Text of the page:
Why I could never hate math
Five years ago, when I went home one night, I was surprised to see kids waiting for me in front of our house. I was reading stories to these kids every Sunday as part of my literacy advocacy for already a year at that time.
Six-year-old Anna said, “Kuya, kuwentuhan mo kami. Miss ka na namin!” I replied, “Oo naman! Ba’t kayo napapunta rito? Gabi na! Hatid ko na kayo sa mga bahay niyo.” Then 7-year-old James pleaded, “Magkuwento ka sa amin, Kuya. Aalis na kami. Di pa po namin alam kung saan kami lilipat.”
I stood there frozen, shocked for a moment. Then I accompanied them home and asked their parents if the kids were telling the truth. The parents confirmed. They said they were asked by the land owner to leave their houses in the informal settlement because these would be demolished. That was my first heartbreak.
But that didn’t stop me from reading stories to the kids. Good thing, the demolition was delayed until last year and the relocation site was still in the same barangay. From reading stories (some were my own), I began teaching the kids different topics in language, art, science and math. We had spelling and tongue twisters. We painted using watercolor. We did science experiments to understand acid and base that could be found at home, and made sense of potential and kinetic energy through dominoes. We played “The Boat is Sinking” to learn the concept of division and remainder.
All of these eventually encouraged me to pursue a master’s degree in creative writing to help me continue my advocacy, though I actually graduated with a bachelor’s degree in Applied Mathematics. I wanted to write poetry and short stories for children, but using mathematical themes.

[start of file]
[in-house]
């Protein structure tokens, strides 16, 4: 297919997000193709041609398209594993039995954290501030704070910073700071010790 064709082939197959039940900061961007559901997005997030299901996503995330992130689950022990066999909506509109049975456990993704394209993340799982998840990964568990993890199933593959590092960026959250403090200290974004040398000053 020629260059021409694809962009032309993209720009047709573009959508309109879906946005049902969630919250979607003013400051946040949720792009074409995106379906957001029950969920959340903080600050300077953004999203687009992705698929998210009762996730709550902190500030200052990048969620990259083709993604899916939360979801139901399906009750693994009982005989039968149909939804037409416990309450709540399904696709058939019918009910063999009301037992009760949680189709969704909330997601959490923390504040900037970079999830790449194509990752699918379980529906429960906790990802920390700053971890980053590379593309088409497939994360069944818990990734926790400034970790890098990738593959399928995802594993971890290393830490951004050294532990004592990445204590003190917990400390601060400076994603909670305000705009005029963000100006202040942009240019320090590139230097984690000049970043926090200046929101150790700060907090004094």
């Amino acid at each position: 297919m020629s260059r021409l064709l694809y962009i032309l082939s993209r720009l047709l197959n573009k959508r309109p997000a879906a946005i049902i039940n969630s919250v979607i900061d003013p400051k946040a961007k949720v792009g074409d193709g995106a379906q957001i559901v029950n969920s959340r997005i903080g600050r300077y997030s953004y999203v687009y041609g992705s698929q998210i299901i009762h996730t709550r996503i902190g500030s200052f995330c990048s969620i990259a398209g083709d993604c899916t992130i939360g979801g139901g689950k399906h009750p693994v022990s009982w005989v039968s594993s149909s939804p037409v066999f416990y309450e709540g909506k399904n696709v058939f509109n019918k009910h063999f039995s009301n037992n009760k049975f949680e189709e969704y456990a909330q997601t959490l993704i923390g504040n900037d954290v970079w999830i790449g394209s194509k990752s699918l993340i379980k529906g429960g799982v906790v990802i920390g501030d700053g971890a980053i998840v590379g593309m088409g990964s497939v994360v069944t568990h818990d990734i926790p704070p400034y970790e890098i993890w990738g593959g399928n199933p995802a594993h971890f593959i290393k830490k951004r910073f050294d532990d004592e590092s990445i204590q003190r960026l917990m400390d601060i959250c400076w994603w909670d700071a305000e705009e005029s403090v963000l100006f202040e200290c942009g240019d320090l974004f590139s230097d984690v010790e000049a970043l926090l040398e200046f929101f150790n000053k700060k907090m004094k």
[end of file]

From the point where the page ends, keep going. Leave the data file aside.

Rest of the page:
I would always tell the kids that when I was their age, I hated math, but now I was teaching them basic math concepts. I point this out to them to show that people, even those who did not like math at first can learn to appreciate it, or even excel in it, if they would only focus, persevere and believe. I told the kids how I even ended up taking Applied Mathematics in college, and learned to love it. Now, it excites me to envision a collection of poetry and short stories for children which tackles math concepts — counting, shapes, arithmetic, remainder, discount, percent, probability — all because I want kids in general to enjoy math and appreciate its importance.
Perhaps the one unforgettable triumph that my love for math has brought into my life would be when a collection of poems for children that I wrote won a national prize a few years back. I fielded it three times before it won, and actually almost did not send it again anymore for another shot, after its second defeat. It was inspired by the paper folding techniques I taught the kids. One poem was about a kid who was flying a paper airplane. She wished that her airplane would reach her overseas Filipino worker mother, and that her prayer for her mother to come back home would be heard. Truth is, it was based on the story of Mica (aged 9) and Cheska (aged 8), two of the kids I was teaching in our subdivision. I was happy that they had finally reunited with their mother in the summer of 2017, even just for a few months, before the latter went back to work again abroad.
I always tell the kids to never give up on their passions and dreams. If they like to draw, then they should study Fine Arts or Animation. If they like to write, then enroll in Creative Writing or Journalism. I remind them to never quit. After all, it does not even take a numbers wizard to know that quitting obliterates all probability of success, because in life, anything is possible.
John Patrick F. Solano earned a B.S. in Applied Mathematics degree from the Polytechnic University of the Philippines, and is currently taking up graduate studies at the University of the Philippines for an M.A. in Malikhaing Pagsulat. He won second prize for his children’s poetry collection, “Tiniklop-tiklop na Bugtong”, at the 2016 Carlos Palanca Memorial Awards for Literature. His research papers on mathematics have also been internationally presented and published.
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由 INQUIRER.net 发布于 2019年2月13日周三
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